The interaction of barbiturates with benzodiazepine receptors was studied in extensively washed membrane preparations from rat brain. Sedative/hypnotic and anesthetic barbiturates such as pentobarbital, and convulsant barbiturates such as DMBB, enhanced [3H]diazepam binding in a stereospecific fashion. Freezethawing of membranes resulted in a decrease in the potency of barbiturates to enhance [3H]diazepam binding, while the maximum response to barbiturates remained unchanged. Significant differences in both the potency and maximum enhancement of [3H]diazepam binding by pentobarbital was observed among brain regions. The rank order potency of pentobarbital in different brain regions was: cerebellum > cortex > hippocampus, while the rank order efficacy of pentobarbital in these brain regions was reversed. The effects of a combination of anesthetic and/or convulsant barbiturates on [3H]diazepam binding suggested that these compounds function as partial agonists while a combination of anesthetic or convulsant barbiturates with phenobarbital suggested that the latter compound antagonized the actions of both anesthetic and convulsant barbiturates. The convulsant benzodiazepine Ro-5-3663 and inosine were more potent as inhibitors of pentobarbital-enhanced than basal (non-pentobarbital enhanced) [3H]diazepam binding. Solubilization of benzodiazepine receptors with Lubrol-PX resulted in a complete loss of barbiturate enhanced [3H]diazepam binding, and greater than a 75% loss in efficacy in the remaining (insoluble receptor) tissue.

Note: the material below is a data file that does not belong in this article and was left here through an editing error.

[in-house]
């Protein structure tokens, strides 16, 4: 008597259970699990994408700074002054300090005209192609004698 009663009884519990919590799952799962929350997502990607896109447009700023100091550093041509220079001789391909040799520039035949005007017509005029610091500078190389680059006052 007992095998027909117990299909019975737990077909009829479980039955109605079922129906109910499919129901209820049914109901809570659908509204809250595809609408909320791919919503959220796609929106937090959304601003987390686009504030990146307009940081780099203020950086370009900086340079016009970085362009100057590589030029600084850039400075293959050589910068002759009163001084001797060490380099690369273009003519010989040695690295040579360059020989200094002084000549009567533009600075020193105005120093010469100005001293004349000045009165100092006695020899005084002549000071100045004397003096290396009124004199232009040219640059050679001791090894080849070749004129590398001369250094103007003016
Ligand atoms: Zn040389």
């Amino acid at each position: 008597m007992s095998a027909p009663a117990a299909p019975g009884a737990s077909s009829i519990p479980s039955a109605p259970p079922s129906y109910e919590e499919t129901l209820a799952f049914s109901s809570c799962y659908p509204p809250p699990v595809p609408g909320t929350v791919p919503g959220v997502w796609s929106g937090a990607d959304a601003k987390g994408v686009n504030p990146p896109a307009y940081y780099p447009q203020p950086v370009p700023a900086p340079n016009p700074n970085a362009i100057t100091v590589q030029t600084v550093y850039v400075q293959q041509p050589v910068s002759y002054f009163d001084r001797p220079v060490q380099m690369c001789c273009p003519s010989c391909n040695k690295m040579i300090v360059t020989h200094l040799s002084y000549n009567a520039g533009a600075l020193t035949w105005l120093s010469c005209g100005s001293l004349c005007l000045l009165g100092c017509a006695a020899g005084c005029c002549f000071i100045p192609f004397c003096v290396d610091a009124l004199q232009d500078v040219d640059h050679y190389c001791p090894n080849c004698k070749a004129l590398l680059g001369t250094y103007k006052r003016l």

- benzodiazepine receptors